30th November 2021 – (Berlin) The “emergency brake” measures implemented by the German government in spring this year to contain the COVID-19 pandemic were fundamentally in line with the country’s Constitution, the Federal Constitutional Court ruled on Tuesday.
The court said in a statement that the measures were compatible with the country’s basic law because of the “extreme danger” posed by the pandemic.
Back in April, the government introduced local and nationwide measures to fight the third COVID-19 wave if the number of new infections per 100,000 people within seven days exceed 100 for more than three days. The new rules included nighttime curfews, school closures as well as stricter opening regulations for shops.
Germany is currently hit by the fourth COVID-19 wave with record infection numbers. The court’s decision came in the runup to a meeting of the country’s minister presidents with Chancellor Angela Merkel and her designated successor, Olaf Scholz, later on Tuesday in order to discuss tougher COVID-19 measures.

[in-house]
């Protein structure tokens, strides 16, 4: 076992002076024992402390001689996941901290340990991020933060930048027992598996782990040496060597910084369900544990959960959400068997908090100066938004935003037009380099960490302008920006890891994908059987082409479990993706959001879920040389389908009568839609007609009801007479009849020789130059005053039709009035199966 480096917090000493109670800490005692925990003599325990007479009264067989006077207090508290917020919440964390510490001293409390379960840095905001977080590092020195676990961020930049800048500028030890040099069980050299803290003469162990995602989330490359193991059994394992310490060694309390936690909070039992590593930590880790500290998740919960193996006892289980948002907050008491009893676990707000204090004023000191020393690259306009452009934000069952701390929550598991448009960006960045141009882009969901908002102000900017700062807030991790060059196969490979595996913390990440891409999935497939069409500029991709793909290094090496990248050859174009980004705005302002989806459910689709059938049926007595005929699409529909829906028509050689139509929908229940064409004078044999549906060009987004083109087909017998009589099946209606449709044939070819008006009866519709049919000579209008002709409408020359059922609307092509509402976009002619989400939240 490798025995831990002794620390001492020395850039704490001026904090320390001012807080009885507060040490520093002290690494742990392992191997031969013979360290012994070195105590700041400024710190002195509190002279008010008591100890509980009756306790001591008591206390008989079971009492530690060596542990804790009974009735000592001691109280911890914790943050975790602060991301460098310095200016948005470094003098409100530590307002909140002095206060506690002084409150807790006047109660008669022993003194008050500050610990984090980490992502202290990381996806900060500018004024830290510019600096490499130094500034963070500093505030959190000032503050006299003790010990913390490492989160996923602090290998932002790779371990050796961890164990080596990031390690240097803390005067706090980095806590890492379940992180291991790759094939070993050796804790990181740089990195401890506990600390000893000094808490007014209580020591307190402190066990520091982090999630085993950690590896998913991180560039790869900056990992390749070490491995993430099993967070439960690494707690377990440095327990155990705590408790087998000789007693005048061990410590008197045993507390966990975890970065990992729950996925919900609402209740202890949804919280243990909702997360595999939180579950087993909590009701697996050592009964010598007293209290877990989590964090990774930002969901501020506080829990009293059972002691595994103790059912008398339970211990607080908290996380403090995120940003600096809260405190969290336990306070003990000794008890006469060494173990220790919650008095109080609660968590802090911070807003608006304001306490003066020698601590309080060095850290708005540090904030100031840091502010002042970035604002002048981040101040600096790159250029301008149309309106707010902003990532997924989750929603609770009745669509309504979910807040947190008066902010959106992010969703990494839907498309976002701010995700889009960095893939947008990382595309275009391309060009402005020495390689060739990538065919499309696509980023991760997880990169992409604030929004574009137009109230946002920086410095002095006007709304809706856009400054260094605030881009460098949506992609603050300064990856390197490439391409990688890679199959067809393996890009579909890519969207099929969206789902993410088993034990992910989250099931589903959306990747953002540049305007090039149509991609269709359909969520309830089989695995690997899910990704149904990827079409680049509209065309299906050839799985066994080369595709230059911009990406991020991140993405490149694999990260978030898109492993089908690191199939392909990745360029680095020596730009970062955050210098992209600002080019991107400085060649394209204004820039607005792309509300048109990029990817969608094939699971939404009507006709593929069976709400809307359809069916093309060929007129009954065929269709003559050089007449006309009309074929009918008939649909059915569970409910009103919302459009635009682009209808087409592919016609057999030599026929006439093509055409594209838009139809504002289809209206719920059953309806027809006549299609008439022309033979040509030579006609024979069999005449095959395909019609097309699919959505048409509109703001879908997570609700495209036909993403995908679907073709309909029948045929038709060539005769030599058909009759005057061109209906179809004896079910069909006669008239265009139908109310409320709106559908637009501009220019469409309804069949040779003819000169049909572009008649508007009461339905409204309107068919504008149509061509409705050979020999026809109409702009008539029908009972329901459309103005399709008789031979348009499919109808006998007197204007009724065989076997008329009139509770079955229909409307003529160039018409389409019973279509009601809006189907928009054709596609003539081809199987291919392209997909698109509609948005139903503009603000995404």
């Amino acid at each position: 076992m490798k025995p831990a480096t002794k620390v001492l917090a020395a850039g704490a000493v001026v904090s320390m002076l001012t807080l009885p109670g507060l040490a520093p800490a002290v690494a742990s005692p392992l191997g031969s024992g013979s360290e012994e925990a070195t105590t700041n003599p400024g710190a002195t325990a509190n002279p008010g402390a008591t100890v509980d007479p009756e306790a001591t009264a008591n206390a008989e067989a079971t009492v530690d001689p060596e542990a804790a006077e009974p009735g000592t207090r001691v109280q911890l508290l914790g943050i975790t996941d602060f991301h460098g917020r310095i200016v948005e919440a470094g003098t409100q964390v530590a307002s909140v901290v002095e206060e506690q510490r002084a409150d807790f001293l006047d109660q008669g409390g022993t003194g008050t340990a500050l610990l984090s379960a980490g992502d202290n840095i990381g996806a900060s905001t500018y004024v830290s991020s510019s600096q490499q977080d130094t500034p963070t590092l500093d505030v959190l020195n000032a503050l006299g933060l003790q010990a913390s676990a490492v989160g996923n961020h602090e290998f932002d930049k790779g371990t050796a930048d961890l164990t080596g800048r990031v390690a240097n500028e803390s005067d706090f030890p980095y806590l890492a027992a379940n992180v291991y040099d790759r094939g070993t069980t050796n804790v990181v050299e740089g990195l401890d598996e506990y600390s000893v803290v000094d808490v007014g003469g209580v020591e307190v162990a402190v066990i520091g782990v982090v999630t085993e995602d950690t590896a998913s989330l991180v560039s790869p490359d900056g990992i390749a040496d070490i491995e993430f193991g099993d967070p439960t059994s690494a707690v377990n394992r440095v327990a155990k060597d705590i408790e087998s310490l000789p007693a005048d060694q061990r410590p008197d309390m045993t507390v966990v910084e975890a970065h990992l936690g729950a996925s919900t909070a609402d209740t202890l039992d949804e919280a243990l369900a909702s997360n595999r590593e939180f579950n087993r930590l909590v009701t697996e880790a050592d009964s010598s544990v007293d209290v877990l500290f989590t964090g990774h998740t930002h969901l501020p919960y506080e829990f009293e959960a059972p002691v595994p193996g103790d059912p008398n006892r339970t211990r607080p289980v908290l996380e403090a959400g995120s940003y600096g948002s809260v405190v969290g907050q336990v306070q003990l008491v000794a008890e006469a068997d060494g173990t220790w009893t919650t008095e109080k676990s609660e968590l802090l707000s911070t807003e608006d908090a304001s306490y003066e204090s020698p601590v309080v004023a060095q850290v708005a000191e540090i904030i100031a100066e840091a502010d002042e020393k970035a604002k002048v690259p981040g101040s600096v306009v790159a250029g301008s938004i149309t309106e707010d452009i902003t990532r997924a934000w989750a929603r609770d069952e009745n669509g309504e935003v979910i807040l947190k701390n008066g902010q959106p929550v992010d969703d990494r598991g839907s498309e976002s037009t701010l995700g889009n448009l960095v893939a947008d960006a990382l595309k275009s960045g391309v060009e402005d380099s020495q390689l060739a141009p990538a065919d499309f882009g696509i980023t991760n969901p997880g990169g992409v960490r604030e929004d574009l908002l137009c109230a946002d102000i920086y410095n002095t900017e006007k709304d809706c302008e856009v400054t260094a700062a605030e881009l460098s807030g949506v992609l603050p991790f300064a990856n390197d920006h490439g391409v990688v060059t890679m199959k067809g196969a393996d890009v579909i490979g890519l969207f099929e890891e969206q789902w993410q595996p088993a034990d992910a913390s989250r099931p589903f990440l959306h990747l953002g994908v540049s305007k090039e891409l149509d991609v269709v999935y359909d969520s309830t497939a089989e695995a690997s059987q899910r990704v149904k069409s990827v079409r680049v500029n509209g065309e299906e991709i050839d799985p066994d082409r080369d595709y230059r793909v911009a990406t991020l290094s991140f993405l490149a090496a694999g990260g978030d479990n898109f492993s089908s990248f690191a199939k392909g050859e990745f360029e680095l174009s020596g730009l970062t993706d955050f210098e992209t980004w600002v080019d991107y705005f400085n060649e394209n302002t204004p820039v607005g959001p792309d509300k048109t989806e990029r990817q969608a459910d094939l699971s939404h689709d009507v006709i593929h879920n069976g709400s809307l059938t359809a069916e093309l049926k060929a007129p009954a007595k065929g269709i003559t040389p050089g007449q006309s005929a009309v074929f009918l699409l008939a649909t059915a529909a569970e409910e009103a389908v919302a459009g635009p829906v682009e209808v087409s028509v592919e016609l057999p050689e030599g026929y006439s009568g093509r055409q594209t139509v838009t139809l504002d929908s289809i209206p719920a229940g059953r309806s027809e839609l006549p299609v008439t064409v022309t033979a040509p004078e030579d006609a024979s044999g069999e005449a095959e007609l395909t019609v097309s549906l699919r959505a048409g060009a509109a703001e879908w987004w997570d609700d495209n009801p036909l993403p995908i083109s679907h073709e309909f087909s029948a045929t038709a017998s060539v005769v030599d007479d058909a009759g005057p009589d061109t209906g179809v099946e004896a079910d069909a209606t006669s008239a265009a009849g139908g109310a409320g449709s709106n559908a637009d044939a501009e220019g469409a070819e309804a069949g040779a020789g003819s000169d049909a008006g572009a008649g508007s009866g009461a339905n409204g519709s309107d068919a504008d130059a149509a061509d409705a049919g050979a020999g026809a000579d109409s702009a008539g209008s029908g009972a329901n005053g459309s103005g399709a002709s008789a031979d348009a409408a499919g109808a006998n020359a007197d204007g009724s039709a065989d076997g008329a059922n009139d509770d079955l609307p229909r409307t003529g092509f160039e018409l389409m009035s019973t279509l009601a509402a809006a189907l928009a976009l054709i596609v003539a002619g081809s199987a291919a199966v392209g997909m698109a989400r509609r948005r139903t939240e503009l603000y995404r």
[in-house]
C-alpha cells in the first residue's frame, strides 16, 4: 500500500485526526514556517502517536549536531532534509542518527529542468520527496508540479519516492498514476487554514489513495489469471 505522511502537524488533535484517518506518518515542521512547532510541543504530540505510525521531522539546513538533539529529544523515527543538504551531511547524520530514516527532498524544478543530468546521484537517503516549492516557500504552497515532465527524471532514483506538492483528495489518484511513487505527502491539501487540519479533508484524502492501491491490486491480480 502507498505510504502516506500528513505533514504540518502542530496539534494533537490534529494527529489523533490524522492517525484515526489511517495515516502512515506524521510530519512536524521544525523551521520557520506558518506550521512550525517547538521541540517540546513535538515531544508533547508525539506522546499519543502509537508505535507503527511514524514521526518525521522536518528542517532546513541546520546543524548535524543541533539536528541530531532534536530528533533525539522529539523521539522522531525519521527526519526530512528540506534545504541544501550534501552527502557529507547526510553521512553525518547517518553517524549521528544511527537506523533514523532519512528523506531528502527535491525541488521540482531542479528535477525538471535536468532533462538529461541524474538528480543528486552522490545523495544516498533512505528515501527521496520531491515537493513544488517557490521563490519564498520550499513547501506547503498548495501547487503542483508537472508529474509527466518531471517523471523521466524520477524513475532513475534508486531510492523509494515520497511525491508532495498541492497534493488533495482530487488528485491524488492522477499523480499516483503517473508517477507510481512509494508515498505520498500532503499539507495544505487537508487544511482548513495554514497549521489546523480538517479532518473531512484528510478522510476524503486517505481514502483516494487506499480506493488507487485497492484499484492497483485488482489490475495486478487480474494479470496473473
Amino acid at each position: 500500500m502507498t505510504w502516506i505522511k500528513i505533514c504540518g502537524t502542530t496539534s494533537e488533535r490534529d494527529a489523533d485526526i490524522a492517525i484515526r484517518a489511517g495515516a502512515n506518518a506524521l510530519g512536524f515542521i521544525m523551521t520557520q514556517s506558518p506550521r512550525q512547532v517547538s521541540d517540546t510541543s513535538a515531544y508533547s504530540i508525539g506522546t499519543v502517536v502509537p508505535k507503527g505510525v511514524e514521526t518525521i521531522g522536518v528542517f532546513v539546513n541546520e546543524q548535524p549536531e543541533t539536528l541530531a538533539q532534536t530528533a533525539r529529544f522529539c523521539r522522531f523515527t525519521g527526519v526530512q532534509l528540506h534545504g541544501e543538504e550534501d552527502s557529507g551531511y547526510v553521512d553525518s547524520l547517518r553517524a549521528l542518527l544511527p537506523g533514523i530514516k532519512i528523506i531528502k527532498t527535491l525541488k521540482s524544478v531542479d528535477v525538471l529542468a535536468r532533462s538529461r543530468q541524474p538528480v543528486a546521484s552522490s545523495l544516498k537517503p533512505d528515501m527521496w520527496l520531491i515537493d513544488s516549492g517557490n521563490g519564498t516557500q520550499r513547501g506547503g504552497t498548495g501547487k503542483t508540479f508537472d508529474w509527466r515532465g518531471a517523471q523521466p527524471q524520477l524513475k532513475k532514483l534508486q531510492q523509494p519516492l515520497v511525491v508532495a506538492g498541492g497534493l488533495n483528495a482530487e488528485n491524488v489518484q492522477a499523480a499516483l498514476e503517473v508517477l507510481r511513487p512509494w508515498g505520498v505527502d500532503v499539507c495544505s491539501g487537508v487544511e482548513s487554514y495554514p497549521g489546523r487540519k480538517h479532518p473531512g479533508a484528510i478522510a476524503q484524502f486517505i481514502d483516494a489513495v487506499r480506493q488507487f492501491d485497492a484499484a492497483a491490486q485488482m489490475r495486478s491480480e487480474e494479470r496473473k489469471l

After the number of daily infections exceeded 76,000 for the first time since the start of the pandemic last week, the Robert Koch Institute (RKI) for infectious diseases registered 45,753 new COVID-19 infections within one day on Tuesday, slightly above last week’s level.
According to the German Intensive Care Availability Register (DIVI), the number of COVID-19 patients requiring treatment in intensive care units is nearing record levels and climbed to 4,636 on Tuesday.
Helge Braun, acting head of the Chancellor’s Office, called for a renewed “emergency brake” to deal with the fourth wave. “We are now in a situation in Germany that we always wanted to avoid: Our healthcare system is regionally overloaded,” he told the Funke media group.